Our experience of a beach clean-up
We met Clean C director, Gregory Player, at the Milnerton Lighthouse on a misty Friday morning. Gregory handed us some gloves and plastic bags. At first glance, it didn’t seem that there would be a lot for us to do – two other teams were already finishing their clean-ups as we arrived.
We moved slightly further down the beach to the mouth of the Milnerton lagoon, and it was only there that we started to realise the enormity of the problem. It looked like a rubbish dump.
Especially where kelp prevents garbage from being washed straight back into the sea, there’s a horrifying quantity of plastics of all descriptions, along with boots, shoes, clothes, electric cabling, rope, crates, pieces of tyre and more, littering the beach. Vast quantities of rubbish are swept into the sea via Cape Town’s rivers, and any litter on land is likely to end up in the ocean.
After two hours, our small group had filled ten refuse bags, some weighing as much as eight kilogrammes, with garbage. We did what we could, but this is obviously a problem that needs on-going attention, from as many Capetonians as possible.
Gregory believes that education is vitally important in helping to reduce plastic pollution. With many kids in Cape Town never having had a chance to experience our beautiful beaches, Clean C are planning to get as many as possible to the beach to have fun, play soccer and other sports, and learn about the environment.
How to do a beach clean-up responsibly
Picking up plastic on the beach feels right, is good exercise and fun to do. Any amount will help. Whether you choose to join an organisation like Clean C or organise a clean-up yourself, following a few simple rules will ensure your efforts don’t go to waste.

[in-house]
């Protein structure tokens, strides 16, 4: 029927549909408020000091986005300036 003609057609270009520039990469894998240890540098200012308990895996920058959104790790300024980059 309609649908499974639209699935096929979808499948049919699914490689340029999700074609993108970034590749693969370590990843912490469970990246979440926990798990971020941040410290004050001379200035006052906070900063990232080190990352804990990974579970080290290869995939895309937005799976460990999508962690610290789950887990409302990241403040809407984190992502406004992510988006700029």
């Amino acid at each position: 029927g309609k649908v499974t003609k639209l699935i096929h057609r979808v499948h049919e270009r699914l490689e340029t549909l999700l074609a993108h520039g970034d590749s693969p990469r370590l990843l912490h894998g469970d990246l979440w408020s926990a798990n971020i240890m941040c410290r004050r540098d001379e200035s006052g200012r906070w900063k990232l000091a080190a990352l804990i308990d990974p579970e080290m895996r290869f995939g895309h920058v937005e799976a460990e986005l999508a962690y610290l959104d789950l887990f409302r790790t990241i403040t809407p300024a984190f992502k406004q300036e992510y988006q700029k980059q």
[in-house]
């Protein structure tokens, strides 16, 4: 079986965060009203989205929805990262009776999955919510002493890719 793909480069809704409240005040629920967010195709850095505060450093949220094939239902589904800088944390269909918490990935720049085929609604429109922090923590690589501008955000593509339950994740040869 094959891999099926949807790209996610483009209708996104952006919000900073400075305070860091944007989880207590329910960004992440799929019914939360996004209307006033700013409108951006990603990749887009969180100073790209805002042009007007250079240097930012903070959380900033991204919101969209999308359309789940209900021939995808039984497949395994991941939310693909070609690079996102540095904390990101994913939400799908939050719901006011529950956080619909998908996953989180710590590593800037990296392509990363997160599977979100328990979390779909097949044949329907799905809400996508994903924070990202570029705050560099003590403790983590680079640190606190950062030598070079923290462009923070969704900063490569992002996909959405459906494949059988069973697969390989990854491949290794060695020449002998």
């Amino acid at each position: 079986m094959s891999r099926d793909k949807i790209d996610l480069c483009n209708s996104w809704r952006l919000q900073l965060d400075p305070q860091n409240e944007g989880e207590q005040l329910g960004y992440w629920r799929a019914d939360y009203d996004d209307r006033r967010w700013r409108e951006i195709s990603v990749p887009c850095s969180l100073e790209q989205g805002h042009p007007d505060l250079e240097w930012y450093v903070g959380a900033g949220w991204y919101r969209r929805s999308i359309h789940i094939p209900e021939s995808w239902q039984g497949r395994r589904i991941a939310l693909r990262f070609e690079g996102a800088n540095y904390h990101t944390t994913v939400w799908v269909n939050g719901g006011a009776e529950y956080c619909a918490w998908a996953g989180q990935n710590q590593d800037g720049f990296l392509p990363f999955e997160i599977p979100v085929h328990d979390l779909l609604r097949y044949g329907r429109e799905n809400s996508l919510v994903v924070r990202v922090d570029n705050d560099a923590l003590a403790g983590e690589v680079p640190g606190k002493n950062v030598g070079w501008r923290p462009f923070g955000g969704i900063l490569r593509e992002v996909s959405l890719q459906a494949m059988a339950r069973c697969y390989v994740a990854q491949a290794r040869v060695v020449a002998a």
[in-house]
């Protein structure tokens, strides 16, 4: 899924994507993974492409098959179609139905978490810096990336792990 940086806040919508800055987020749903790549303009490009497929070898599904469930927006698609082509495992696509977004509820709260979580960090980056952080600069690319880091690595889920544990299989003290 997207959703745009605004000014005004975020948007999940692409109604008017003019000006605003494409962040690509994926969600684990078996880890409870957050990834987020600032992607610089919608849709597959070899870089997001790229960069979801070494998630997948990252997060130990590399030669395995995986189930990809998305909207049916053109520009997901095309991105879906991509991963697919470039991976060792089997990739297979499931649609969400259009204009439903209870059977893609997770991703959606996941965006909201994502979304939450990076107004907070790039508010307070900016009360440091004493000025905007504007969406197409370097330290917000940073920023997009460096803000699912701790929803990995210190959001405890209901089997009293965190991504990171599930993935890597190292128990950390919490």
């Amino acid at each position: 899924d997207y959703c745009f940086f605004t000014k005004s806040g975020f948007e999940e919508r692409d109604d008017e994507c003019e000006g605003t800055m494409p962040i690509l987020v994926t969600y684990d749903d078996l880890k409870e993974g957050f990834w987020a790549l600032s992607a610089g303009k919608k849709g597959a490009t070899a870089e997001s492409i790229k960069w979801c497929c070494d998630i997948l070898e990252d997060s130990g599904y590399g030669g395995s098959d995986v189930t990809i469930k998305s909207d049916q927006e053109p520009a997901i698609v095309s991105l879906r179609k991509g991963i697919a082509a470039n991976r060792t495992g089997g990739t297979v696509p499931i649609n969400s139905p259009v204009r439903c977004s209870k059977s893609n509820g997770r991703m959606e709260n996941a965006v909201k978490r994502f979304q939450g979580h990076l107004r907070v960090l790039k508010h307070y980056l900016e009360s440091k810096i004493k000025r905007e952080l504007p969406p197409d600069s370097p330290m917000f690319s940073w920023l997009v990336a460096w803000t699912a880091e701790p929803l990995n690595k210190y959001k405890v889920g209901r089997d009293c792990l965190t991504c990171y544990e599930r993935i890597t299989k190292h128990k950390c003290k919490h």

Check the weather and dress in layers
The Gnus arrived at the beach on a chilly, overcast day – but after about ten minutes of bending and picking up garbage, we all broke a sweat. Wear layers so you can adjust to your changing body temperature.
Ensure you use durable garbage bags
Be warned – garbage can be heavy, especially if you’re collecting wet trash covered in sand.
Standard black bags are generally too thin for the types of trash you’ll find on the beach, including clothes, shoes, and plastic crates. It’s also likely you’ll have to carry your bags to a collection point, so ensure the bags you use are durable and won’t tear.
Take the garbage with you
Remember to take what you pick up and drop it off at a designated area. It’s no good filling bags with garbage and then leaving it on the beach, hoping someone will collect it.
Municipal services won’t necessarily remove bags that aren’t placed in the correct collection areas, or bags that are placed in government-only collection sites.
Keeping it clean with Clean C
As well as organising beach clean-ups, Clean C coordinates initiatives such as planting vegetable gardens, community upliftment projects and sponsoring children’s school fees. There are plenty of ways to get involved with this organisation.